The silly name becomes apparent when these tender meatballs are pulled from the oven. For a satisfying entree portion, we like to make jumbo meatballs, but you may roll them smaller if preferred.
Meatballs are classic comfort food, for sure. These quirky meatballs, however, have the ability to truly satisfy while stimulating some light-hearted banter at the dinner table!
But the added value does not stop there!
Those who have taken on the added task of homeschooling their children during the quarantine could use this easy recipe as an engaging science project. The tried-and-true meal is equally worthy of adding to the weekly lineup if you’re simply looking for a fresh idea that relies on pantry staples.
Believe it or not, my college roommate, Steph, gave this recipe to me when we were still in college. To the delight of Steph and her siblings, their awesome mom, Loretta, made this recipe many, many times as they were growing up.
The quirky meatballs whip up in minutes and bake in a simple, tomato-based sauce that serves to flavor and tenderize the meatballs. It also provides the moisture needed to cook the one somewhat unusual ingredient…
When you read the recipe instructions, you may naturally question the wisdom of using raw rice in these unconventional meatballs.
Rest assured, it works!
In the years since I received the recipe, I’ve adjusted the liquid ingredients just a bit, and the result is a meal my family adores. The jumbo meatballs are tender and satisfying, and the pan sauce provides added flavor.
If your family enjoys meatloaf, Salisbury steak, or meatballs in general, I’m willing to bet they will welcome this meal.
Watching the transformation of the dried rice as it cooks provides a certain fun factor for kids－and adults for that matter! When the meatballs are mixed, the raw rice is noticeable but certainly not noteworthy. ⇧⇧
When the finished meatballs are removed from the oven, however, the comical name makes sense. After absorbing the extra liquid mixed into both the raw meat mixture as well as the sauce, the cooked rice pops out and resembles the spiny quills of a porcupine. ⇩⇩
We often enjoy the meatballs with mashed potatoes and roasted broccoli or green beans. They’re equally delicious with roasted cabbage for twist on unstuffed cabbage rolls. One friend with whom I shared this recipe recently mentioned that she placed thick wedges of cabbage over the meatballs and let everything cook together. I though that was a great idea and want to try it next time.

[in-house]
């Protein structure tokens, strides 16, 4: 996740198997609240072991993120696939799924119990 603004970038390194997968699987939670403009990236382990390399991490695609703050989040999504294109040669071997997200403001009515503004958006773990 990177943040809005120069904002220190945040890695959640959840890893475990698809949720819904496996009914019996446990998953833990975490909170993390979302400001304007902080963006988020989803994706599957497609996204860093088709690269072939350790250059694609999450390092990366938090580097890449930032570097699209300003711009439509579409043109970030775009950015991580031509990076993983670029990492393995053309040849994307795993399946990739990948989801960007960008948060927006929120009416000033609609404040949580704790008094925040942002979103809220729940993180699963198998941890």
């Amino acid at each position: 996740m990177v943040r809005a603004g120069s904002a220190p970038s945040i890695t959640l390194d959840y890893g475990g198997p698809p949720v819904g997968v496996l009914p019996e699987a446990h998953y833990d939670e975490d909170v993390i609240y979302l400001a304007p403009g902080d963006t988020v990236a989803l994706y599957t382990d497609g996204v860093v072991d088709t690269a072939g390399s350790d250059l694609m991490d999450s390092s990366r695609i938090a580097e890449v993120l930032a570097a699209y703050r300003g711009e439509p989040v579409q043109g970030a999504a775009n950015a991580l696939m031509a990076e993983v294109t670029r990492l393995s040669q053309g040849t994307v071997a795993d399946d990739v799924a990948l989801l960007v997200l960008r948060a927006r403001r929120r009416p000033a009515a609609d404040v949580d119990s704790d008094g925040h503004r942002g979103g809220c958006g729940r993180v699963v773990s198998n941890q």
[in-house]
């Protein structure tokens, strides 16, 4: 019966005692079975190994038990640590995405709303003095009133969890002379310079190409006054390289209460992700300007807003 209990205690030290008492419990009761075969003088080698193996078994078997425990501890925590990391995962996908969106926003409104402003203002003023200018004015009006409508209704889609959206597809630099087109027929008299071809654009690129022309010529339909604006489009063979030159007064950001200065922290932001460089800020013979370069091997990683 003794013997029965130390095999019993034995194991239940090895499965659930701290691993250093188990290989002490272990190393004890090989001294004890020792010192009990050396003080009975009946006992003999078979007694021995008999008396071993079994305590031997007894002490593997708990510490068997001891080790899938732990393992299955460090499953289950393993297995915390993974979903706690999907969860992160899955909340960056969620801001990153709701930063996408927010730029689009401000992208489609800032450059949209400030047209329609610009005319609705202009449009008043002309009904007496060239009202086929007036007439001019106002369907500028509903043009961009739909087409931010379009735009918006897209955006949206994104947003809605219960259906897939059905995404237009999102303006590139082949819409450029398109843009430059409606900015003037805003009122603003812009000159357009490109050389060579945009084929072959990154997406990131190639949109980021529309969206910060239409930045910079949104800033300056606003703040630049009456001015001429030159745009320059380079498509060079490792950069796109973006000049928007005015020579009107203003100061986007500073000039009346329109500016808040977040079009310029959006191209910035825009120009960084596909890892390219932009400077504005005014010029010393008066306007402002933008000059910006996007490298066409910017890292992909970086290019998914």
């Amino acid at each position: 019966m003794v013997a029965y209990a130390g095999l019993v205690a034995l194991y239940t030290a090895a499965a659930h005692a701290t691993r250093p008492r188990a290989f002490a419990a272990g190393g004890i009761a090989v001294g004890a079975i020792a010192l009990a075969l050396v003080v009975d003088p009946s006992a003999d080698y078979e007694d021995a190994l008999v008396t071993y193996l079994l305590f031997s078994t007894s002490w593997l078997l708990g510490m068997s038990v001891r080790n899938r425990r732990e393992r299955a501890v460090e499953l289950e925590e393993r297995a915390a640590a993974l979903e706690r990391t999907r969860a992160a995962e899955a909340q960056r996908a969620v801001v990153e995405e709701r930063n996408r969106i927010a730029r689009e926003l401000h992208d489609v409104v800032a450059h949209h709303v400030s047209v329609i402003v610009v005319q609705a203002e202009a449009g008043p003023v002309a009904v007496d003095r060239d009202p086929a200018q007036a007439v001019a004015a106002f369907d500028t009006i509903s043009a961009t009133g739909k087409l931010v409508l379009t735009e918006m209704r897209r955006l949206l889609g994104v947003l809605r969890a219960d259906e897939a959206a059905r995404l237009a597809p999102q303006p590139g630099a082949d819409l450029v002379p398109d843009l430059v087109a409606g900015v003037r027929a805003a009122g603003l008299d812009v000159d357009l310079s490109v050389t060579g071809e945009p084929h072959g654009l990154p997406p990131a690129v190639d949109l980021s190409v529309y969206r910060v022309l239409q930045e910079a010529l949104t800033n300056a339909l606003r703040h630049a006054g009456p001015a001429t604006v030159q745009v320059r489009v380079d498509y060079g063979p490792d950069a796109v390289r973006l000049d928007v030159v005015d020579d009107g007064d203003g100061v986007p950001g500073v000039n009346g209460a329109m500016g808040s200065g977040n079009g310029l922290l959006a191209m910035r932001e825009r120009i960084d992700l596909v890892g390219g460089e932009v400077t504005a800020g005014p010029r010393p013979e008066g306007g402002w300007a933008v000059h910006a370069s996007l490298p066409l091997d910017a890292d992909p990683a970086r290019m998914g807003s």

If you’d like to serve the porcupine balls over pasta like traditional meatballs, you may want to make 1½ times the sauce recipe in order to have plenty to coat the noodles. I hesitate to suggest doubling the sauce recipe, as it may be too much liquid and not reduce enough. In any case, take on either change knowing that I haven’t tried it myself－and as always, please report back with the results of any experimentation!
As mentioned, my family enjoys the jumbo meatball option, which also happens to be quicker to prepare. Because the jumbo portion is generous, for smaller appetites I slice one of the meatballs in half and serve it cut side down. This way, it still looks like a big, complete meatball, and nobody feels slighted.
- 2 pounds lean ground beef
- 1 cup long grain white rice, uncooked*
- ¾ cup water
- ¼ cup minced yellow onion
- 2 level teaspoons kosher salt (use 1½ teaspoons if using table salt)
- 1 teaspoon freshly ground pepper
- ¼ teaspoon garlic powder
- 1 (15-ounce) can tomato sauce
- ¾ cup low-sodium chicken broth (may substitute water plus an extra pinch or two of salt)
- 1 teaspoon Worcestershire sauce
- Preheat the oven to 350℉.
- In a mixing bowl, combine the rice, water, onion, salt, pepper and garlic powder. Add the ground beef and mix to incorporate. To fully combine without over-mixing, I find it easiest to use my hands. Shape the mixture into 6 jumbo or 12 large meatballs. (You could certainly opt for 8 or another number or choice.) Helpful hint: To evenly size, divide the meat mixture in half, once or twice depending on desired number of meatballs, and then in thirds.
- Place the meatballs in a Dutch oven, casserole or baking dish that will fit them closely together in one layer. You don’t want too much extra room around the meatballs because you want the tomato sauce mixture to cover as much of the meatballs as possible (aim for a little over halfway as in the prep photo.)
- In a medium bowl or Pyrex measure, stir together the tomato sauce, broth and Worcestershire sauce. Pour over the meatballs, making sure to coat the tops.
- Cover tightly with a lid or tin foil and bake for 1 hour or until the meatballs are cooked through and the rice is tender. Allow to rest for 5 minutes or so, and then serve with a spoonful of sauce over the top.
*A cup of uncooked rice is considered to be 180 grams, which actually measures in just under the fill line of most standard measuring cups. To ensure the right rice-to-liquid ration, shake off the rice so that it fills the cup to a level slightly below what it would be if you leveled it with the straight edge of a knife.
*In case you’re second guessing yourself – yes, you are supposed to use raw rice! Regular long grain white rice is recommended so that it is fully cooked by the time the meat is done. (I have also used white Basmati with good results.) The grains will absorb moisture and poke out like porcupine quills as the meatballs cook.